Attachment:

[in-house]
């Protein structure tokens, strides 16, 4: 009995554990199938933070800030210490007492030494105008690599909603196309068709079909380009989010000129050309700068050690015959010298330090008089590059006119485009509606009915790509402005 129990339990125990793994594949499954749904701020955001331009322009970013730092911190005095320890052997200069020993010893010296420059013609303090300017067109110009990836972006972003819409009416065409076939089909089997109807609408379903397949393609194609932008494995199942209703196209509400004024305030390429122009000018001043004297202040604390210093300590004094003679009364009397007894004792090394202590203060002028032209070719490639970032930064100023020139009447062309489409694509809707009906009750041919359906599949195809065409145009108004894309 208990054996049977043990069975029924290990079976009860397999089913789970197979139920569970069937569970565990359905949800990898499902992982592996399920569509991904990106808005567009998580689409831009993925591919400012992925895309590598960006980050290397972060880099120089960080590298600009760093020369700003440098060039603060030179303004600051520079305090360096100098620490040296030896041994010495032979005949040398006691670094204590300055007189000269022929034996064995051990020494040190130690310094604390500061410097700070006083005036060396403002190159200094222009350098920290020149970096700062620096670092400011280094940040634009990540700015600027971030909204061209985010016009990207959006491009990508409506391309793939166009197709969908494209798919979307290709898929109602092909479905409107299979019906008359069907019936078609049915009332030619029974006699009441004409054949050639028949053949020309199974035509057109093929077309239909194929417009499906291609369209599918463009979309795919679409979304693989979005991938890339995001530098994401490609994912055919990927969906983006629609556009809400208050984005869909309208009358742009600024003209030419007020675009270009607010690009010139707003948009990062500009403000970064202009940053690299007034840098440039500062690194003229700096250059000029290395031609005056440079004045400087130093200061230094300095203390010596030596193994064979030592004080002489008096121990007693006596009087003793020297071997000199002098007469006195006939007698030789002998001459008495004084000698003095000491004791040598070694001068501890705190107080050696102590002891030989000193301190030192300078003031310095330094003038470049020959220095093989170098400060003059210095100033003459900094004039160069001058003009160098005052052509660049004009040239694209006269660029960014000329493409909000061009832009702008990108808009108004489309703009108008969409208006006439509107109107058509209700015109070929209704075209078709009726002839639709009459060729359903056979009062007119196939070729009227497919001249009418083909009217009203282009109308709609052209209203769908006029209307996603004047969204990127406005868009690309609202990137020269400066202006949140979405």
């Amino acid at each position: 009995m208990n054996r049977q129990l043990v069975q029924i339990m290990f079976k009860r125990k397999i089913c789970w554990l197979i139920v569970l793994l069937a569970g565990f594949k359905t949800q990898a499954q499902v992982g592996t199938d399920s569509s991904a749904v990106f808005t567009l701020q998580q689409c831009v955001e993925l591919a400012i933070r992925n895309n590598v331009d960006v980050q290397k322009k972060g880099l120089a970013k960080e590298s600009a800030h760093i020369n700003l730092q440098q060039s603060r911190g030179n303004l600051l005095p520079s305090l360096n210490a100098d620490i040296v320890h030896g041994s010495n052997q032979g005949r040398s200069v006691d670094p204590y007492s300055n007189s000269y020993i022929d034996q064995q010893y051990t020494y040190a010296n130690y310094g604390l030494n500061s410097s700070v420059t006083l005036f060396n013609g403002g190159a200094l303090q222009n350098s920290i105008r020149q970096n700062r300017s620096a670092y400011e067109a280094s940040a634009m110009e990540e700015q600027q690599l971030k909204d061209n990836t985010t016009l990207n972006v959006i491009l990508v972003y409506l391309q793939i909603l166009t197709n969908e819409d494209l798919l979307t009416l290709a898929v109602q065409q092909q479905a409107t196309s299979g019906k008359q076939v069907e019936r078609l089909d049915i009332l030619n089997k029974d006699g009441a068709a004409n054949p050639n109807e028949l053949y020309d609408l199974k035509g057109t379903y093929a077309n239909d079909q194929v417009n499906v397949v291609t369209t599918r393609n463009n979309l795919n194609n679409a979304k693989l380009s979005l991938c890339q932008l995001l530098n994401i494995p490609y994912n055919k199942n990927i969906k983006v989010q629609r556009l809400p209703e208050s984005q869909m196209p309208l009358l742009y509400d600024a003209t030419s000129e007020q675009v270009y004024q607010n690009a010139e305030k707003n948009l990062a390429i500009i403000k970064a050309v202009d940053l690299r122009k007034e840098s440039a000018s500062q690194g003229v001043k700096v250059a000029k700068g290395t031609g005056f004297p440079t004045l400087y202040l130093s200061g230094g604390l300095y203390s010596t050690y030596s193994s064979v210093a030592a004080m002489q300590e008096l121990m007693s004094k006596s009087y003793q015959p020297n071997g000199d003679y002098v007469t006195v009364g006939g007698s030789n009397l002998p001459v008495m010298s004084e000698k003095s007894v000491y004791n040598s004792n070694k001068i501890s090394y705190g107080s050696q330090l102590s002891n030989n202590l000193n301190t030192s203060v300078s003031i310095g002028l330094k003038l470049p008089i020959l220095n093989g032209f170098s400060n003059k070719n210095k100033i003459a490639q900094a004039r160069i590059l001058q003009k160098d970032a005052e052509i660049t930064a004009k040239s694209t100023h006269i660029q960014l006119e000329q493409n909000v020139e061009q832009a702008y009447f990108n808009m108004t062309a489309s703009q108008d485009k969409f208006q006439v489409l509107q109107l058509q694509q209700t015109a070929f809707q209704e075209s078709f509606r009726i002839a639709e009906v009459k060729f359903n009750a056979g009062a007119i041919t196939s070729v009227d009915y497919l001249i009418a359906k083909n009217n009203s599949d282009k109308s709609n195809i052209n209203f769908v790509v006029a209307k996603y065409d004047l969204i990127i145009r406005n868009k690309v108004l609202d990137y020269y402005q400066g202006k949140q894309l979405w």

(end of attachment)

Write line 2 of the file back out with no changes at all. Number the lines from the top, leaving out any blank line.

């Protein structure tokens, strides 16, 4: 009995554990199938933070800030210490007492030494105008690599909603196309068709079909380009989010000129050309700068050690015959010298330090008089590059006119485009509606009915790509402005 129990339990125990793994594949499954749904701020955001331009322009970013730092911190005095320890052997200069020993010893010296420059013609303090300017067109110009990836972006972003819409009416065409076939089909089997109807609408379903397949393609194609932008494995199942209703196209509400004024305030390429122009000018001043004297202040604390210093300590004094003679009364009397007894004792090394202590203060002028032209070719490639970032930064100023020139009447062309489409694509809707009906009750041919359906599949195809065409145009108004894309 208990054996049977043990069975029924290990079976009860397999089913789970197979139920569970069937569970565990359905949800990898499902992982592996399920569509991904990106808005567009998580689409831009993925591919400012992925895309590598960006980050290397972060880099120089960080590298600009760093020369700003440098060039603060030179303004600051520079305090360096100098620490040296030896041994010495032979005949040398006691670094204590300055007189000269022929034996064995051990020494040190130690310094604390500061410097700070006083005036060396403002190159200094222009350098920290020149970096700062620096670092400011280094940040634009990540700015600027971030909204061209985010016009990207959006491009990508409506391309793939166009197709969908494209798919979307290709898929109602092909479905409107299979019906008359069907019936078609049915009332030619029974006699009441004409054949050639028949053949020309199974035509057109093929077309239909194929417009499906291609369209599918463009979309795919679409979304693989979005991938890339995001530098994401490609994912055919990927969906983006629609556009809400208050984005869909309208009358742009600024003209030419007020675009270009607010690009010139707003948009990062500009403000970064202009940053690299007034840098440039500062690194003229700096250059000029290395031609005056440079004045400087130093200061230094300095203390010596030596193994064979030592004080002489008096121990007693006596009087003793020297071997000199002098007469006195006939007698030789002998001459008495004084000698003095000491004791040598070694001068501890705190107080050696102590002891030989000193301190030192300078003031310095330094003038470049020959220095093989170098400060003059210095100033003459900094004039160069001058003009160098005052052509660049004009040239694209006269660029960014000329493409909000061009832009702008990108808009108004489309703009108008969409208006006439509107109107058509209700015109070929209704075209078709009726002839639709009459060729359903056979009062007119196939070729009227497919001249009418083909009217009203282009109308709609052209209203769908006029209307996603004047969204990127406005868009690309609202990137020269400066202006949140979405």